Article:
In collaboration with colleges from across the nation, the History Department hosted a workshop last Saturday titled "Islam and Globalization, Islam and Localization." Stanford professors and graduate students who specialize in Islamic studies participated in this forum with colleagues from other universities.
The workshop was divided into sessions: "18th and 19th Centuries," "Late 19th and 20th Centuries," "20th Century African Case Studies," and "Late 20th Century Globalization." Each session explored religion, scholarship and politics.
Stanford History Prof. Joel Beinin and Associate Prof. Ahmad Dallal headed the event.
According to Dallal, the dialogues were meant to encourage communication on a variety of subjects within Islam. They explored the Islamic movement from historical perspectives in different regions in the Middle East, North Africa and the Ottoman Empire. The debate centered around the question of localization and globalization of Islam and the frequent intersection of the two.
Dallal said the aim of the workshop was to "explore global trends as well as local trends in the 18th, 19th and 20th centuries . . .These are very important geographical questions.
"[The forum] is looking at the picture of globalization in a long historical complex rather than seeing it as a modern phenomenon."
According to Emily Burrill, a Stanford history graduate student who attended the event, "[Globalization] has historic roots . . .it isn't something that has popped out in recent decades. Islam has been a means of creating networks."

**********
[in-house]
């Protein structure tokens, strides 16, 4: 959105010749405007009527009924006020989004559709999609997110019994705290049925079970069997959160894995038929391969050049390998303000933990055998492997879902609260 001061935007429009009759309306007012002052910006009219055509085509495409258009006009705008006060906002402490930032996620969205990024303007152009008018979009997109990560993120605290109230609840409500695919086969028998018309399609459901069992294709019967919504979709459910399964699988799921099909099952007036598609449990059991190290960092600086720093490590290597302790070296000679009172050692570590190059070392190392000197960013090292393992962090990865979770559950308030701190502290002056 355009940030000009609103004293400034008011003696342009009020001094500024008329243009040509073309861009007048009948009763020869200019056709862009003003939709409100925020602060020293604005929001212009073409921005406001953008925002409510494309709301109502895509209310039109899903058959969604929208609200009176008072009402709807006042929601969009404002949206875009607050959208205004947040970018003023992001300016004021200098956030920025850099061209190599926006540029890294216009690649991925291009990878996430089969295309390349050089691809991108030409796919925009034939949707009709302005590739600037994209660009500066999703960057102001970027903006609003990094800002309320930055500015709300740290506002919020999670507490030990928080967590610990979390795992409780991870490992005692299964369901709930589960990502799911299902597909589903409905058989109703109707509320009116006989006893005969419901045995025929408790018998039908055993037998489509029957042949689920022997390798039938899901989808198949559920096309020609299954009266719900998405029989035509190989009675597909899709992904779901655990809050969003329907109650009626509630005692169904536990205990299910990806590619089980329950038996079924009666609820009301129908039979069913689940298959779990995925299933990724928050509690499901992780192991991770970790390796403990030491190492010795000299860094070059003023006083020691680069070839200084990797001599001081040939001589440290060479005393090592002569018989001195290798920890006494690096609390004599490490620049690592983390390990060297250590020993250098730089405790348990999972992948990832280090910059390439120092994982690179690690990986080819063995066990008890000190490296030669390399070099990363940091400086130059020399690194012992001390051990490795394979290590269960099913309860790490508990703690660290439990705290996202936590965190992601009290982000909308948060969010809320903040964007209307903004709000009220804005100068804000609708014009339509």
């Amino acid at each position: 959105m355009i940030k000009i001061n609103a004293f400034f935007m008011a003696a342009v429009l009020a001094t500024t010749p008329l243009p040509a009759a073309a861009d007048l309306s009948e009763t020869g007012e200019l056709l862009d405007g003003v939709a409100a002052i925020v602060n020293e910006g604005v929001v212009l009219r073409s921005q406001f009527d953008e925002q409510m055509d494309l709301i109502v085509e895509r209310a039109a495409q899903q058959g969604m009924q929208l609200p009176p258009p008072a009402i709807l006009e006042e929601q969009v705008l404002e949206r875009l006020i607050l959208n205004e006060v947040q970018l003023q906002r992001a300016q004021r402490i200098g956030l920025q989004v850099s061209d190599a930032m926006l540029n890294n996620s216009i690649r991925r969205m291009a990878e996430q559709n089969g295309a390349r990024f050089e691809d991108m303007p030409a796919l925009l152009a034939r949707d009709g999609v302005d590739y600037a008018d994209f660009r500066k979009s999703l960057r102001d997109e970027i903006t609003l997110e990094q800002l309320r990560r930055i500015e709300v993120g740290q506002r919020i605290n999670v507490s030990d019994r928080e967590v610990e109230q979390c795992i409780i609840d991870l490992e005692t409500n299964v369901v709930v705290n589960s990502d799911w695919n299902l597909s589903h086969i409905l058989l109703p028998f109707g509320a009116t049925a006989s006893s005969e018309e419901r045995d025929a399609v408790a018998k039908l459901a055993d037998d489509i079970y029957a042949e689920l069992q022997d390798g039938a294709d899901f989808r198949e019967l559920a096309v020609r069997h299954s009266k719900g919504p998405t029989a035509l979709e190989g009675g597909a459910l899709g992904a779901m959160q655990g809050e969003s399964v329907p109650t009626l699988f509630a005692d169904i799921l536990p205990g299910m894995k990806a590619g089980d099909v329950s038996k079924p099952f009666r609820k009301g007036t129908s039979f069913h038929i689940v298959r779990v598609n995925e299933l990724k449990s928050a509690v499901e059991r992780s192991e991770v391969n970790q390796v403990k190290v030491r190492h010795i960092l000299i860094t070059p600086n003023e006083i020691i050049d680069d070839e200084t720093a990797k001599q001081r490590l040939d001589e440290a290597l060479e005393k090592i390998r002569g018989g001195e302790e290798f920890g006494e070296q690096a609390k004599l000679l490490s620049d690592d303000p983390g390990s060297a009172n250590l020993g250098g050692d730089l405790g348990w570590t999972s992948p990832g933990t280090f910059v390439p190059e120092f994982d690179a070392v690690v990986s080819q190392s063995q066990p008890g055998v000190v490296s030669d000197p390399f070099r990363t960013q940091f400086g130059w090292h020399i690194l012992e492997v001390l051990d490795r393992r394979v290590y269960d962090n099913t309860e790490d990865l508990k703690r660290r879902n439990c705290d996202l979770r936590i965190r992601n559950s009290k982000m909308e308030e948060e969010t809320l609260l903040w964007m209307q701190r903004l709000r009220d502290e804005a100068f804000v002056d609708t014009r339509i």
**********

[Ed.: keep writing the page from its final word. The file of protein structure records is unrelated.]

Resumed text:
Temple University Prof. Peter Gran cautioned audience members in using the vocabulary of politicians before clearly defining it historically.
Also discussed were the subjects of religiosity, protest, reform, politics, pan-Islamism and resistance. The controversy over Saudi-funded schools was explored by NYU doctoral student Isa Blumi who said he believes they promote isolationism.
Scott Reese, a graduate student from the University of Northern Arizona, had a somewhat optimistic view regarding Muslim people's retainment of their own local culture.
"The Da'wa is not necessarily an irresistible force; people do reject it in favor of their own traditions," Reese said.
Forum attendees did not only discuss economic and political factors of the globalization in Islam, but also the influence of culture.
Mark LeVine, a graduate student of UC-Irvine, advocated a more holistic framework on viewing globalization. He called for a "new conception of public sphere."